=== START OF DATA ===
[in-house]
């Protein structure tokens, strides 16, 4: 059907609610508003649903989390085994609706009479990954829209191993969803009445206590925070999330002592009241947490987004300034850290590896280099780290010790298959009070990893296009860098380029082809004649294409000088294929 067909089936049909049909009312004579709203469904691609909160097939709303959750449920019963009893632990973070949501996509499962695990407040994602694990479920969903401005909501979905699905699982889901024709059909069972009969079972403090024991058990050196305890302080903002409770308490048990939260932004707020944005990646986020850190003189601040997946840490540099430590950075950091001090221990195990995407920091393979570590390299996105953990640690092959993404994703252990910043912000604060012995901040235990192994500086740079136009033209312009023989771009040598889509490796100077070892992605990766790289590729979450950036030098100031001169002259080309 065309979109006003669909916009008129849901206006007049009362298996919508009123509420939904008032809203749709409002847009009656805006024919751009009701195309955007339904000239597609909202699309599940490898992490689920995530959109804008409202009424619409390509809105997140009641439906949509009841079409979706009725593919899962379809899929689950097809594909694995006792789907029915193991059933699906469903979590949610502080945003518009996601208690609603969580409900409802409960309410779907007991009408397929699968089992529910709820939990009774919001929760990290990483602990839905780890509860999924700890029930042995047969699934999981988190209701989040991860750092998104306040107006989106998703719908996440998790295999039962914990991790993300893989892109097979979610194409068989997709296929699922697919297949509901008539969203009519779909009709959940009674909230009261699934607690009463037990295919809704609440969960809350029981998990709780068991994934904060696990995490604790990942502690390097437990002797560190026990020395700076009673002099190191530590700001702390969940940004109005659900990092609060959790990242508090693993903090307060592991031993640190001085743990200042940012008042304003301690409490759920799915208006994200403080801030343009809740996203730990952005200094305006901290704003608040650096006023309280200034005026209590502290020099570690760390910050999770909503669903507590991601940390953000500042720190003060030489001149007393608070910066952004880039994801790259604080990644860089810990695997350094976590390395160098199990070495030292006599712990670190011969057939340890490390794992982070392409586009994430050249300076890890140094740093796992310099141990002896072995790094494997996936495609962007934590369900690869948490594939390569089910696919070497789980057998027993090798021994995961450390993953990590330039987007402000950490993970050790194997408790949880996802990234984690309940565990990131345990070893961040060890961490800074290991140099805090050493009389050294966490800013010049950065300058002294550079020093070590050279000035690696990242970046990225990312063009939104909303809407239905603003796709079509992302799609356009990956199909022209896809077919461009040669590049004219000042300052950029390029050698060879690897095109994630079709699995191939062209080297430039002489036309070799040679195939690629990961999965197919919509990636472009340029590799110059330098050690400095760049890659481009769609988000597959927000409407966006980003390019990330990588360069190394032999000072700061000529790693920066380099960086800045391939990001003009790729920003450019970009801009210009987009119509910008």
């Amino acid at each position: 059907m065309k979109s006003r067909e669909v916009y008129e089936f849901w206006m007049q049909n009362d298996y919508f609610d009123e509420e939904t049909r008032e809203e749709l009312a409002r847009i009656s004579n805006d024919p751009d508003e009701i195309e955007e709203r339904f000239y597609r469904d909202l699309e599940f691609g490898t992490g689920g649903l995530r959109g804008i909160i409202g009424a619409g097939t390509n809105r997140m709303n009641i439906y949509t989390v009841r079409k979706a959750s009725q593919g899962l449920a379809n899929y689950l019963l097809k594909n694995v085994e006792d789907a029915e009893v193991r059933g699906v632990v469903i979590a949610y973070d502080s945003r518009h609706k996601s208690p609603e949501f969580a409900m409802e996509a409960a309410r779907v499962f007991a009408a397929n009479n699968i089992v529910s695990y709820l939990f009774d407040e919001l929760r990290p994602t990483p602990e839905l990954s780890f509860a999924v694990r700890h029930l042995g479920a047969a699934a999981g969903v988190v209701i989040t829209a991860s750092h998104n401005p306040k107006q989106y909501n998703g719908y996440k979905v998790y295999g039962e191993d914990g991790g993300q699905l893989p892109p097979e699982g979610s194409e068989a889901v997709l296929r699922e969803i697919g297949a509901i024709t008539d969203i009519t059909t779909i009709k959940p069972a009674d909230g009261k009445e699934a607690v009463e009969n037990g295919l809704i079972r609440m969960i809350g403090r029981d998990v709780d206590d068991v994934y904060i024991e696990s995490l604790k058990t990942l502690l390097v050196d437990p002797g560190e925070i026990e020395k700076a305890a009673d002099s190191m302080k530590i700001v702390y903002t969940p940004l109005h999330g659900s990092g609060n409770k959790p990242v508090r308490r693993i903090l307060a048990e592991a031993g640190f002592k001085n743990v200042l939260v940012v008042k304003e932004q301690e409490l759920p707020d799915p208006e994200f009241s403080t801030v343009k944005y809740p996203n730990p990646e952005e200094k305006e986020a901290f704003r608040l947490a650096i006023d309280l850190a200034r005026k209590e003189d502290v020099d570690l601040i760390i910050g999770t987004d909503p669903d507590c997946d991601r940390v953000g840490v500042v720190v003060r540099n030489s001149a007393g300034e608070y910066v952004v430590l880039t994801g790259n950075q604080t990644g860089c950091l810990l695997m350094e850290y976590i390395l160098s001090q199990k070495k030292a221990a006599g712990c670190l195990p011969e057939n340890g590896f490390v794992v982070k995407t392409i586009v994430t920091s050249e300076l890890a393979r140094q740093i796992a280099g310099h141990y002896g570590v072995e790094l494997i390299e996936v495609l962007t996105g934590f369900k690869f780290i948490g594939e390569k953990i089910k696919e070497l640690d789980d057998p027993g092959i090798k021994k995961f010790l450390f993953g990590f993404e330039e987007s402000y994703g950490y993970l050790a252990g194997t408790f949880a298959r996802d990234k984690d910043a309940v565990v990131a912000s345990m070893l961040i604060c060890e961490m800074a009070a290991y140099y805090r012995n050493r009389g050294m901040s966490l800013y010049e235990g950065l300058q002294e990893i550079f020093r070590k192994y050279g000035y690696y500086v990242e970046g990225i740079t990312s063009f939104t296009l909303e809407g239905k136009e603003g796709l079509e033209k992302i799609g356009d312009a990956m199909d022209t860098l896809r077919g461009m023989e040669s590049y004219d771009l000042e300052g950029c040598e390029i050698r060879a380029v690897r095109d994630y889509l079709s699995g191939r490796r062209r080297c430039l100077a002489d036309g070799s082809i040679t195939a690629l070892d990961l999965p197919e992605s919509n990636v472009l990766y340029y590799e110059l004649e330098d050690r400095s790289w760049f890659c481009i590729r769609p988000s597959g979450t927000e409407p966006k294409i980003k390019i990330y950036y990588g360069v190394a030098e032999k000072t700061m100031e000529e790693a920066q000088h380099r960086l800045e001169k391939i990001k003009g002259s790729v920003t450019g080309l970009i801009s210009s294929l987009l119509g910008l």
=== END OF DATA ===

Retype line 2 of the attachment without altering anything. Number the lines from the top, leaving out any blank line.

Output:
């Protein structure tokens, strides 16, 4: 059907609610508003649903989390085994609706009479990954829209191993969803009445206590925070999330002592009241947490987004300034850290590896280099780290010790298959009070990893296009860098380029082809004649294409000088294929 067909089936049909049909009312004579709203469904691609909160097939709303959750449920019963009893632990973070949501996509499962695990407040994602694990479920969903401005909501979905699905699982889901024709059909069972009969079972403090024991058990050196305890302080903002409770308490048990939260932004707020944005990646986020850190003189601040997946840490540099430590950075950091001090221990195990995407920091393979570590390299996105953990640690092959993404994703252990910043912000604060012995901040235990192994500086740079136009033209312009023989771009040598889509490796100077070892992605990766790289590729979450950036030098100031001169002259080309 065309979109006003669909916009008129849901206006007049009362298996919508009123509420939904008032809203749709409002847009009656805006024919751009009701195309955007339904000239597609909202699309599940490898992490689920995530959109804008409202009424619409390509809105997140009641439906949509009841079409979706009725593919899962379809899929689950097809594909694995006792789907029915193991059933699906469903979590949610502080945003518009996601208690609603969580409900409802409960309410779907007991009408397929699968089992529910709820939990009774919001929760990290990483602990839905780890509860999924700890029930042995047969699934999981988190209701989040991860750092998104306040107006989106998703719908996440998790295999039962914990991790993300893989892109097979979610194409068989997709296929699922697919297949509901008539969203009519779909009709959940009674909230009261699934607690009463037990295919809704609440969960809350029981998990709780068991994934904060696990995490604790990942502690390097437990002797560190026990020395700076009673002099190191530590700001702390969940940004109005659900990092609060959790990242508090693993903090307060592991031993640190001085743990200042940012008042304003301690409490759920799915208006994200403080801030343009809740996203730990952005200094305006901290704003608040650096006023309280200034005026209590502290020099570690760390910050999770909503669903507590991601940390953000500042720190003060030489001149007393608070910066952004880039994801790259604080990644860089810990695997350094976590390395160098199990070495030292006599712990670190011969057939340890490390794992982070392409586009994430050249300076890890140094740093796992310099141990002896072995790094494997996936495609962007934590369900690869948490594939390569089910696919070497789980057998027993090798021994995961450390993953990590330039987007402000950490993970050790194997408790949880996802990234984690309940565990990131345990070893961040060890961490800074290991140099805090050493009389050294966490800013010049950065300058002294550079020093070590050279000035690696990242970046990225990312063009939104909303809407239905603003796709079509992302799609356009990956199909022209896809077919461009040669590049004219000042300052950029390029050698060879690897095109994630079709699995191939062209080297430039002489036309070799040679195939690629990961999965197919919509990636472009340029590799110059330098050690400095760049890659481009769609988000597959927000409407966006980003390019990330990588360069190394032999000072700061000529790693920066380099960086800045391939990001003009790729920003450019970009801009210009987009119509910008």